There comes a point in every woman’s pregnancy when people feel reasonably sure that your protruding belly is, in fact, due to pregnancy and not the large burrito you had for lunch. It is also around this time that everyone from your mother to your mailman begins to offer unsolicited words of wisdom regarding pregnancy. Some are helpful, but you should definitely take the following bizarre pieces of pregnancy advice with a big pinch of salt.
Don’t Cut Your Hair
During pregnancy, hormones cause most women to grow thicker, shinier hair that would make a Pantene model envious. Lustrous locks may sound like a dream come true, but all that hair can be a real nuisance. Women are often tempted to chop off their locks in the third trimester. However, one popular piece of advice pregnant women receive is that they should avoid cutting their hair until after the baby is born. According to grandmothers everywhere, cutting your hair while pregnant severely inhibits your life force, leaving you susceptible to illness and other problems. This eccentric piece of advice has persisted since the biblical story of Samson but, to no one’s surprise at all, is entirely unfounded. It is perfectly safe to cut your hair during pregnancy. But before you rush out to get the mom bob, remember that your amazing pregnancy hair doesn’t last forever. Many new moms experience postpartum hair loss as a result of fluctuating hormones, so you might want to postpone the trim until you see how your hair reacts post-pregnancy.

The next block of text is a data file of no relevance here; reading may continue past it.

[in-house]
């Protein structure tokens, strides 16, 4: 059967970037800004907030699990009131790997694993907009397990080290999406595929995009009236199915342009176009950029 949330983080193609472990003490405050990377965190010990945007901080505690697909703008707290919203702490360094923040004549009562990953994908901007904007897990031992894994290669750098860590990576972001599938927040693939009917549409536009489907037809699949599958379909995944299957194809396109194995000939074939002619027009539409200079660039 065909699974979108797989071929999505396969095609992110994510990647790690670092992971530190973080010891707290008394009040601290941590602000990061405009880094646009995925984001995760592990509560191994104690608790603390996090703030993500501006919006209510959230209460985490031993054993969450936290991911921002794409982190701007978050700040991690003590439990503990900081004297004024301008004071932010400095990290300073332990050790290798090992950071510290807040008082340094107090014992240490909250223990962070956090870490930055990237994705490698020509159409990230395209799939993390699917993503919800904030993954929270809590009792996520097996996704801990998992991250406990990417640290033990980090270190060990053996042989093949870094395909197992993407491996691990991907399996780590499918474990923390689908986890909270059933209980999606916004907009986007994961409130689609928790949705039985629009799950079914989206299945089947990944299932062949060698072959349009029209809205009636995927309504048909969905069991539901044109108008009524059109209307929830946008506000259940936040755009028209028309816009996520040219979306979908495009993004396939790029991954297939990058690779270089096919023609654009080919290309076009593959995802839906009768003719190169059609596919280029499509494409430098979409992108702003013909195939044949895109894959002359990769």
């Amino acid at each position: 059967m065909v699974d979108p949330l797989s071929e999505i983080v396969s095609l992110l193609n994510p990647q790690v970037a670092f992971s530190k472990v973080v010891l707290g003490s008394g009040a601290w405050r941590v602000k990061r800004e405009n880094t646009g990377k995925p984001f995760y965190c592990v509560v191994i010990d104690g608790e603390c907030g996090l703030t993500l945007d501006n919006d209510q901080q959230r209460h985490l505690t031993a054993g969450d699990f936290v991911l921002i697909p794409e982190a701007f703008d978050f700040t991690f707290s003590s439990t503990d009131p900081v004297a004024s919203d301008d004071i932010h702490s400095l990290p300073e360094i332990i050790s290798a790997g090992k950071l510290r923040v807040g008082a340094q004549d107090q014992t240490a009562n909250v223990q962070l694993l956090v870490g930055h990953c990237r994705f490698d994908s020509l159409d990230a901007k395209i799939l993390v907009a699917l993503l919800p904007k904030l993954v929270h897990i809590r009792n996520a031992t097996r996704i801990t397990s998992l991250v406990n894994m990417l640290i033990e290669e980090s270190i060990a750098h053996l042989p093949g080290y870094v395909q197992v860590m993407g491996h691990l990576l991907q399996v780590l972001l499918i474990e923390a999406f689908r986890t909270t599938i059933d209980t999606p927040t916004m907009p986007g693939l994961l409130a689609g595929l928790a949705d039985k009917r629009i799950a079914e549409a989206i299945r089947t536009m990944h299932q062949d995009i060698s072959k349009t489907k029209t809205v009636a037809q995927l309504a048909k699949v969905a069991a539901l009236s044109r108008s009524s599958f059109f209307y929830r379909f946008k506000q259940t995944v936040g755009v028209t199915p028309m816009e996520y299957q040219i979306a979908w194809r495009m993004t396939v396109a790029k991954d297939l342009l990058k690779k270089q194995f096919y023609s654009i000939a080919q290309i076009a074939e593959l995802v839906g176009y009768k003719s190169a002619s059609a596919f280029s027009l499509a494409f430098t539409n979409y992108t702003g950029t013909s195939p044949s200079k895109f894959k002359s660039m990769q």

Indulge Your Cravings To Prevent Birthmarks
On the surface, this seems like a great piece of advice pregnant women can get behind. That fourth piece of pizza? Go for it. Ice cream with shredded cheese on top? Treat yourself. However, according to some, if you don’t indulge your pregnancy cravings, your baby will end up with a birthmark shaped like the food you craved. No mother wants their child to be born with a very specific birthmark in the shape of a peanut butter and pickle sandwich, but it doesn’t appear there is very much truth behind this particular piece of advice. Birthmarks can be genetic, but most spontaneously occur. In addition, almost everyone has a birthmark somewhere, even if it’s not very noticeable—and ours certainly doesn’t look like the ice cream/French fry sandwich our mother said she craved.
Eat More Bananas if You Want a Boy